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Test Methods and Finishing Methods of Fabric Pilling

Fabric pilling can seriously affect the appearance of clothing, reduce wearability and even lose its value, so it is important to test pilling of fabrics. Before discussing how to test fabrics for pilling, let’s first look at how fabric pilling is formed. This will help us to understand the testing process.

What is fabric pilling?

Pilling refers to textiles or clothing in the process of washing or use, constantly subjected to rubbing and friction and other external forces, the surface of the fabric fibres protrude, the fibre end sticks out to form a pile.

When the height and density of the pile reach a certain amount, and then further friction, the pile out of the surface of the fibres entangled with each other, in the fabric surface to form a tight and opaque ball. This is the pilling process of the fabric.

fabric pilling process

The pilling test is performed by placing the specimen on a pilling tester and using a gentle friction method to pill a certain number of times and then evaluating it. There are three general methods of testing fabric pilling, namely the Martindale method, the circular locus method and the pilling box method. Different pilling methods will get different results. Want to know there comparisons? Now you can go to this article. Comparisons and Evaluation of Test Methods for Fuzzing and Pilling Resistance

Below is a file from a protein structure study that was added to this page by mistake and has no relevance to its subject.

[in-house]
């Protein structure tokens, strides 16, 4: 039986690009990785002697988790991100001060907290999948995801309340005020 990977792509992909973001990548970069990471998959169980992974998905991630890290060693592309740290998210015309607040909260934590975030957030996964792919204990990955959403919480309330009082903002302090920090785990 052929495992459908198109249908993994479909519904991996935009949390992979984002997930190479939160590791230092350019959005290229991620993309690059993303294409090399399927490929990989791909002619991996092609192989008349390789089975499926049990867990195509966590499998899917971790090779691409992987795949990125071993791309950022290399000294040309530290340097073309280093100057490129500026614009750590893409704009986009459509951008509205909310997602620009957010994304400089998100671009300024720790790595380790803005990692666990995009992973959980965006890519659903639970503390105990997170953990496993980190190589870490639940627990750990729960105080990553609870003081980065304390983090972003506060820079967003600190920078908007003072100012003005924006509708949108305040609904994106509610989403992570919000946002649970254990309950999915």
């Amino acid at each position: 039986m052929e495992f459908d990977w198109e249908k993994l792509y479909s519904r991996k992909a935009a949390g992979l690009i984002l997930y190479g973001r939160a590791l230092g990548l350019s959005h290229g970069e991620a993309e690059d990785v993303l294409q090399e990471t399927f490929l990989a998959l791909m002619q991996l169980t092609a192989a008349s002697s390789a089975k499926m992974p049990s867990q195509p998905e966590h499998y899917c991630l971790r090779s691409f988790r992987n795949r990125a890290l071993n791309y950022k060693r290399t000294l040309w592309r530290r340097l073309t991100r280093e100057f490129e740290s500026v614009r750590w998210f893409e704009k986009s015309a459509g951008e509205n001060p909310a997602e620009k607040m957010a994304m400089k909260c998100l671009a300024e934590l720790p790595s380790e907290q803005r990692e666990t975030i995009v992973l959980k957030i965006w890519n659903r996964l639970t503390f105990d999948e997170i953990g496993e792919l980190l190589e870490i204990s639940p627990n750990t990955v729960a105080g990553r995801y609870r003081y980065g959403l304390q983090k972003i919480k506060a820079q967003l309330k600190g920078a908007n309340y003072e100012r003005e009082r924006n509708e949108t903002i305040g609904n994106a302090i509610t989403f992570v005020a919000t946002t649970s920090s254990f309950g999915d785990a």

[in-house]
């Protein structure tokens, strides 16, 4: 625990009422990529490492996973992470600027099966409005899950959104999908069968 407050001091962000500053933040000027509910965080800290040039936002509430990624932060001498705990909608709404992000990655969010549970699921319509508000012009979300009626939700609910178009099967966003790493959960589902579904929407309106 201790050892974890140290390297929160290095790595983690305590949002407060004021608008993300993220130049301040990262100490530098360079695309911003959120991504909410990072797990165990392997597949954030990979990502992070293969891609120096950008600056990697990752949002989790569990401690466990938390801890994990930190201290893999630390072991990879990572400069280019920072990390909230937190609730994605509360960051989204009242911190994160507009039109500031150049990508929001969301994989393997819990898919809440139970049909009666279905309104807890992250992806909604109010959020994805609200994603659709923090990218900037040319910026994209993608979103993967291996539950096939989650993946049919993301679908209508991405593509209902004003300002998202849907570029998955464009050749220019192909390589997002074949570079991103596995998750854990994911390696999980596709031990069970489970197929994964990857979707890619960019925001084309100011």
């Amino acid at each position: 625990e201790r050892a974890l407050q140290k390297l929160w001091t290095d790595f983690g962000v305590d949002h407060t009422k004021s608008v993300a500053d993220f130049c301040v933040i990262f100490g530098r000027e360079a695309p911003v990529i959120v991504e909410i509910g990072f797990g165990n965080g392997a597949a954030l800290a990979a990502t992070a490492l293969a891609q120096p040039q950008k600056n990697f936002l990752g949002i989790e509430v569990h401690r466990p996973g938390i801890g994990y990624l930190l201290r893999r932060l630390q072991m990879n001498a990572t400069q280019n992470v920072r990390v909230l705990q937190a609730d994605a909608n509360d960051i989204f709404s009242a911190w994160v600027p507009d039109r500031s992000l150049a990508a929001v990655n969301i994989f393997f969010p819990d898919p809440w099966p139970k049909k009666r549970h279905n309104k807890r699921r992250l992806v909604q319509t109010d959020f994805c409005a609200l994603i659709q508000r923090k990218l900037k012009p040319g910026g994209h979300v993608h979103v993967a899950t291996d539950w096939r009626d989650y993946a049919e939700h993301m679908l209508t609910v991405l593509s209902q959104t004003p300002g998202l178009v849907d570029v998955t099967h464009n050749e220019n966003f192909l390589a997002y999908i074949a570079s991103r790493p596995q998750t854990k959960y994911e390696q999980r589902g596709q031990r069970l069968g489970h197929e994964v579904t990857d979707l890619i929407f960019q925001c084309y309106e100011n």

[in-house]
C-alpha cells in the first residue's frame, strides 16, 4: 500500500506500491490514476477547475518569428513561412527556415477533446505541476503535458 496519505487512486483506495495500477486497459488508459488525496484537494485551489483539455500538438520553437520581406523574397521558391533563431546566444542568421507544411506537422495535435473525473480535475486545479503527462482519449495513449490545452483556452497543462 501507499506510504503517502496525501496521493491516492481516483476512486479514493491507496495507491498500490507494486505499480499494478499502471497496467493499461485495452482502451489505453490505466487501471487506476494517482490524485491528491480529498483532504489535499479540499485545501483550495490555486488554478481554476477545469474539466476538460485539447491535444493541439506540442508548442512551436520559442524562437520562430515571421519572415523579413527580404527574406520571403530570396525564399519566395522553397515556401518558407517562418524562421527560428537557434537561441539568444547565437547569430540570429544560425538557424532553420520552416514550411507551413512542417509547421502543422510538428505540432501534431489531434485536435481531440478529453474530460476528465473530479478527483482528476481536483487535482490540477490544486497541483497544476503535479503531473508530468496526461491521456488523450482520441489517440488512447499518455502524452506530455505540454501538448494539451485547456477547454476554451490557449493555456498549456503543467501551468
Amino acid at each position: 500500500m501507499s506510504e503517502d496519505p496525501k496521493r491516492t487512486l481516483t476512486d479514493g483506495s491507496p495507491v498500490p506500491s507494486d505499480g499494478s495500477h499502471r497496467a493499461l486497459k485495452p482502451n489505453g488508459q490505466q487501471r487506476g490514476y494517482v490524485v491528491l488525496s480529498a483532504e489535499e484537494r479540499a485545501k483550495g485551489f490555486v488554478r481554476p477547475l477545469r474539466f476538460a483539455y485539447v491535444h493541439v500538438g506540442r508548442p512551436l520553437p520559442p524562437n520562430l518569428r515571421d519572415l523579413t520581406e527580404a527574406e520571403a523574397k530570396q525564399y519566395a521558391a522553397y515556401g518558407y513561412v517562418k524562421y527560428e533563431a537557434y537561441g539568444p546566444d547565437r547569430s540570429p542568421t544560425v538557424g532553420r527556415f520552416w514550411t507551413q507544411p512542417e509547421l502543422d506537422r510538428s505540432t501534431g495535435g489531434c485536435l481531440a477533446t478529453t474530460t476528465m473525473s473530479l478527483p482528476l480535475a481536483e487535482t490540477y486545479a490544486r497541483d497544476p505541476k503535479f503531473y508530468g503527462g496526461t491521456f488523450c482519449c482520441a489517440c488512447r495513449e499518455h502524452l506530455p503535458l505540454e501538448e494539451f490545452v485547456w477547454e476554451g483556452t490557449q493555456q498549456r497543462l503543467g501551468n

fabric pilling fabric

Three test methods for fabric pilling

1 Martindale test method for testing the fabric pilling

Test principle: A circular test specimen is passed over a friction surface comprising the same fabric or, when relevant, a wool abradant fabric, at a defined force in the form of a Lissajous figure, with the test specimen able to rotate easily around an axis through its centre, perpendicular to the plane of the test specimen. Fuzzing, pilling, and matting are assessed visually after defined stages of rub testing.

Test equipment: Smartindale Martindale Abrasion and Pilling Tester


Martindale Abrasion Tester

Martindale abrasion and pilling testers are suitable for testing the abrasion resistance and pilling degree of knitted fabrics, woollen fabrics, artificial leather, synthetic leather, etc. under pressure, which is used in many industries such as textile, footwear, and garment.

Because of the unique design of our Martindale abrasion and pilling test machine, you can remove individual sample holders for inspection without lifting the top motion plate. It provides individual counters and parking functions, interval time settable, and a large touch-screen display.

The Martindale abrasion testing equipment is available with 4, 6, or 9 test positions. Standard sample holders and nine and 12kpa Weights are included.

Applicable standards

  • ISO 12945-2 Textiles – Determination of fabric propensity to surface pilling, fuzzing or matting – Modified Martindale method
  • ASTM D4970 Standard test method for pilling resistance and other related surface changes of textile fabrics: Martindale tester
  • ASTM D4966 Standard test method for abrasion resistance of textile fabrics – Martindale abrasion tester method